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  • Northside East

Busy period for Skerries RNLI 

Friday, 4th October, 2019 8:00am
Busy period for Skerries RNLI 

The capzised currach off Skerries.

Busy period for Skerries RNLI 

The capzised currach off Skerries.

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SKERRIES RNLI crewmembers had a busy period recently when they were involved in two rescues within 24 hours. 

Shortly after 5pm on September 21 they were tasked after Dublin Coast Guard received a Mayday distress call from a 14-foot currach that had capsized near Skerries, leaving one man and two teenagers in the water.

Initially the location was unclear, but several 999 calls from concerned members of the public confirmed that it was near the port lateral marker, known locally as the perch mark, just off the headland in Skerries.

The volunteer crew launched the Atlantic 85 inshore lifeboat ‘Louis Simson’ and proceeded immediately to the stricken vessel which could be seen from the lifeboat station. 

Arriving on scene at the same time as the Coast Guard helicopter Rescue 116, the crew discovered that the tender for Skerries Sailing Club, driven by Barra Collins, had been alerted to the Mayday transmission by local angler Ciaran O'Keeffe, and together they had managed to pull one man and two teenagers from the water.

The casualties were transferred to the lifeboat and brought ashore and into the lifeboat station to dry off and warm up. 

Dublin Fire Brigade paramedics from Skerries fire station attended to administer first aid before a HSE ambulance arrived and gave all the casualties a full check over.

Volunteers from Skerries Coast Guard were also on the scene to ensure there was no risk of pollution from the capsized vessel and provided assistance in scene safety.

The capsized boat was returned to the beach and the oars and other items lost overboard were recovered. There was a force 3 south easterly wind with a slight sea swell at the timew.

Speaking about the call out, volunteer Lifeboat Press Officer for Skerries RNLI, Gerry Canning, said: “Accidents can happen at sea at any time. Everyone on board was wearing a lifejacket, and they had a waterproof VHF to raise the alarm, which is really encouraging to see.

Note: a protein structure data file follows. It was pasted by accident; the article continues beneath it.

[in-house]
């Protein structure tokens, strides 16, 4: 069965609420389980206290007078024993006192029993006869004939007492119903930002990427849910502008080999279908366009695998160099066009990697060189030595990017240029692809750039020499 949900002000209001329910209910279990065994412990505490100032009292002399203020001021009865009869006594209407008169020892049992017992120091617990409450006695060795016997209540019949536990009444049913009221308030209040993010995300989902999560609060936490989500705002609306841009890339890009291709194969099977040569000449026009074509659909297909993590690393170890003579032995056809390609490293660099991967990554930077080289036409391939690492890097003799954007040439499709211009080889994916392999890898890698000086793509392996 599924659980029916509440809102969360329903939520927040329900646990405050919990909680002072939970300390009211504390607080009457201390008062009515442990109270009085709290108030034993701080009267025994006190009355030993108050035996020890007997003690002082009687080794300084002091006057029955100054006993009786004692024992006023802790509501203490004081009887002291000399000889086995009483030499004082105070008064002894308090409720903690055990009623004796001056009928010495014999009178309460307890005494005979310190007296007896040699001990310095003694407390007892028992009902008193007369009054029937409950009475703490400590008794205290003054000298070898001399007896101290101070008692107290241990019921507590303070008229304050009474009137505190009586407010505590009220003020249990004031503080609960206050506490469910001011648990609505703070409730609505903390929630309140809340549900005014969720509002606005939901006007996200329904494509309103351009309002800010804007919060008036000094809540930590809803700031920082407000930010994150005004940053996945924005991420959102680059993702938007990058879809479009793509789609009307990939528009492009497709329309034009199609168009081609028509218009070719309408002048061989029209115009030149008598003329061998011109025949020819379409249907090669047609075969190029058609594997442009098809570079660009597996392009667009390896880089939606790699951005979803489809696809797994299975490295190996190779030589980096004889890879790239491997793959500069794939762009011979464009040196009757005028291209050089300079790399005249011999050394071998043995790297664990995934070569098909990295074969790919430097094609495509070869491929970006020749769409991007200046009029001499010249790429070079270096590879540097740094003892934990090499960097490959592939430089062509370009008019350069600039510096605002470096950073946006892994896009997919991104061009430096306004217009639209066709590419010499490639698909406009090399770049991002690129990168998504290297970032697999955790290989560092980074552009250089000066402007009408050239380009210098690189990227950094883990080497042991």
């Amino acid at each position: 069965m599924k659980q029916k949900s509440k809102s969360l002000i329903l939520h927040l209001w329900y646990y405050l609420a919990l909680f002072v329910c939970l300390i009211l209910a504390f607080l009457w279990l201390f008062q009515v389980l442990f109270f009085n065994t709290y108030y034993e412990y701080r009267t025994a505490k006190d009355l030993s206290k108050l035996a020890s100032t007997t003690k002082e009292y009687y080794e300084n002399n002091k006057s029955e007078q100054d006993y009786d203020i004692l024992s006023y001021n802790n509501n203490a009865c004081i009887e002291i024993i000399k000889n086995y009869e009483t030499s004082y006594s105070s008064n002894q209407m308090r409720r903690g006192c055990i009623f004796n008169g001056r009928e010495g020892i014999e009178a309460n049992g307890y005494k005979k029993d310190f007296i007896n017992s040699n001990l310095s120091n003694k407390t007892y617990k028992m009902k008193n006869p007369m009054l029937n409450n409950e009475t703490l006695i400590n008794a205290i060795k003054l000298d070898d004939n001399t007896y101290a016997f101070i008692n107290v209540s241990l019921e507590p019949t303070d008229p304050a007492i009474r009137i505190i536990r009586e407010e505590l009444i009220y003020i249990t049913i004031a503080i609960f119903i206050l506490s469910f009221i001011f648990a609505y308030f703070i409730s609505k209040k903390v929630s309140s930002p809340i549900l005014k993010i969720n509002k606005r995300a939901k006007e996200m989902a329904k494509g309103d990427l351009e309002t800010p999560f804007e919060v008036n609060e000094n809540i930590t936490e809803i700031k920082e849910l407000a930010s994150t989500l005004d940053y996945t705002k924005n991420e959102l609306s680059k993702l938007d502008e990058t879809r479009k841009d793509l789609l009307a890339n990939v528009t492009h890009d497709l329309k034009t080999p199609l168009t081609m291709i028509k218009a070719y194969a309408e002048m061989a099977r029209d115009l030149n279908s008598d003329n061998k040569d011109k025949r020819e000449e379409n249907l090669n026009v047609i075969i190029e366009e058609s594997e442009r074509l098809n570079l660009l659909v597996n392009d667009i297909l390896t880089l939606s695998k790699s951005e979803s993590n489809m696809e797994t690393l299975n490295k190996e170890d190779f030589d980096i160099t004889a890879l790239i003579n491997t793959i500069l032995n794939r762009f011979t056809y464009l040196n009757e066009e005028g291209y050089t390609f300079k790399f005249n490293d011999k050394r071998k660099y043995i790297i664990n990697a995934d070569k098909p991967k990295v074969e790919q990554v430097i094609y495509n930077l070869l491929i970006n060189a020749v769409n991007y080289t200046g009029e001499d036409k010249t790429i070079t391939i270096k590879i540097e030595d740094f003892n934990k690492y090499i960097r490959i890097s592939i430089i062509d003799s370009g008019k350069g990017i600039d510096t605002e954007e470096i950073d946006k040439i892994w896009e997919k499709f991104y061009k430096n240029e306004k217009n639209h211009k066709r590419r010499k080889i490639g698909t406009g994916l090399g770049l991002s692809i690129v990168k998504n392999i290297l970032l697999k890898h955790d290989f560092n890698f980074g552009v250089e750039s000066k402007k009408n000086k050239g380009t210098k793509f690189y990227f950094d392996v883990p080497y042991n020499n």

“This was a great team effort across multiple different emergency services with everyone playing their part. 

“We’d also like to commend Ciaran and Barra for their swift actions. Whenever there are people in the water every second counts.” 

The following day Skerries RNLI was tasked shortly before 6pm after Dublin Coast Guard received a 999 call from a man stranded on St Patrick’s island.

The ‘Louis Simson’ was launched by the volunteer crew and made its way around the headland to the island. 

The man was quickly spotted on the shore and the lifeboat was manoeuvred near to the shoreline before a crewmember was sent ashore to check on his condition.

The man, who was cold and wet but otherwise unharmed, had been kayaking around the island when he struck a rock and holed his kayak. He managed to swim to the island and dial 999 using his mobile phone which had been secured in a waterproof casing.

He was taken on board the lifeboat and brought to the station where he warmed up and received some dry clothes. No further treatment was required. 

Conditions at the time were a force 3 south easterly wind.

Mr Canning said: “It’s been a busy weekend for our volunteers with two callouts in just over 24 hours. Both incidents ended well thankfully. It shows the importance of always carrying a means of contacting the shore to call for help.”

Skerries RNLI passing the perch mark in Skerries.

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